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Foreign Exchange Risk Management in Banking Sector

In: Business and Management

Submitted By rockya835
Words 7675
Pages 31
Chapter 1: Introduction

1.0. Introduction
The term “foreign exchange” basically refers to buying the currency of one country while selling the currency of another country. All nations have their own, different kinds of money (currency). This has existed throughout the ages, probably since the time of the Babylonians. As trading developed between nations, the need to convert one kind of money to another also developed. This is how a formal system of foreign exchange arose. As trade between nations developed, Britain, as the nation with the largest and strongest navy, could spread its commercial interests far and wide. It therefore became the most active trading nation, with a vast empire of colonies. As a result, Britain’s currency, the pound sterling, became a benchmark to which other currencies were compared (and exchanged) for most of the seventeenth, eighteenth and nineteenth centuries. Today, most currencies are compared to the U.S. Dollar, currently the most active and commercially strong trading nation; many currencies are still “pegged” to the U.S. Dollar for their exchange rate.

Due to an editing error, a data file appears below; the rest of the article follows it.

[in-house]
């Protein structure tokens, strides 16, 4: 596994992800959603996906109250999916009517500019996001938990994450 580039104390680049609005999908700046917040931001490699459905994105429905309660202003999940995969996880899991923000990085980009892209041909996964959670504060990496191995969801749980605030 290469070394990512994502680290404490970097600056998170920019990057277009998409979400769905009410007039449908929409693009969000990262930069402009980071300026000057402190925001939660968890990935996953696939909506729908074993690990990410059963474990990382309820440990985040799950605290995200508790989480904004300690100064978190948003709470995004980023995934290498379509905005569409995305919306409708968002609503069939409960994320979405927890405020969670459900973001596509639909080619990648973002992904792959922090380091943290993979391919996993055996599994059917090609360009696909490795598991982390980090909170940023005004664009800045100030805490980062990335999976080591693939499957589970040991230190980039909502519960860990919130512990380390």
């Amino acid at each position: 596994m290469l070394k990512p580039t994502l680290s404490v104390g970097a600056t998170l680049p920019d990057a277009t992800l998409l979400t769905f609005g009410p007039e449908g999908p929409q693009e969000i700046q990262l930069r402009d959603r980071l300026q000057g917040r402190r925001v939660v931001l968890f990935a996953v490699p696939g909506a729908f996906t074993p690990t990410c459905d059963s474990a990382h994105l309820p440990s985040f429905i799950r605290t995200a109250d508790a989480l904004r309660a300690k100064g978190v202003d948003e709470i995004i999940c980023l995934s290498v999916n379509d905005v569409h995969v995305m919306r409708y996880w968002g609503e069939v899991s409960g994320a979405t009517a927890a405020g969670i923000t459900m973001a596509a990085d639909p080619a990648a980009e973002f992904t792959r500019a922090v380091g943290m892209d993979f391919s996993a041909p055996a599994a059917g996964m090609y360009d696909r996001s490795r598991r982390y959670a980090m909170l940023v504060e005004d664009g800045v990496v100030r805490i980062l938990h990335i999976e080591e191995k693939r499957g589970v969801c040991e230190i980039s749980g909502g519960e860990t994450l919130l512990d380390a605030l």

Because FX risks can be identified, they can be managed. Foreign exchange management requires that governments, companies, and individuals understand the factors that influence the valuation of currency. By identifying these factors, they can enter into transactions that mitigate the risks to acceptable levels. These transactions, or hedge positions, are designed to maximize the economic benefit of foreign exchange receipts, and payments for governments, multinational companies, or individuals

1.1. Foreign Exchange
Foreign Exchange (FX) is the conversion of currency of one country to the currency of other country whereas foreign currency is any currency other than the country’s own currency.

1.2. Foreign Exchange Market
Foreign Exchange Market is a market where the...

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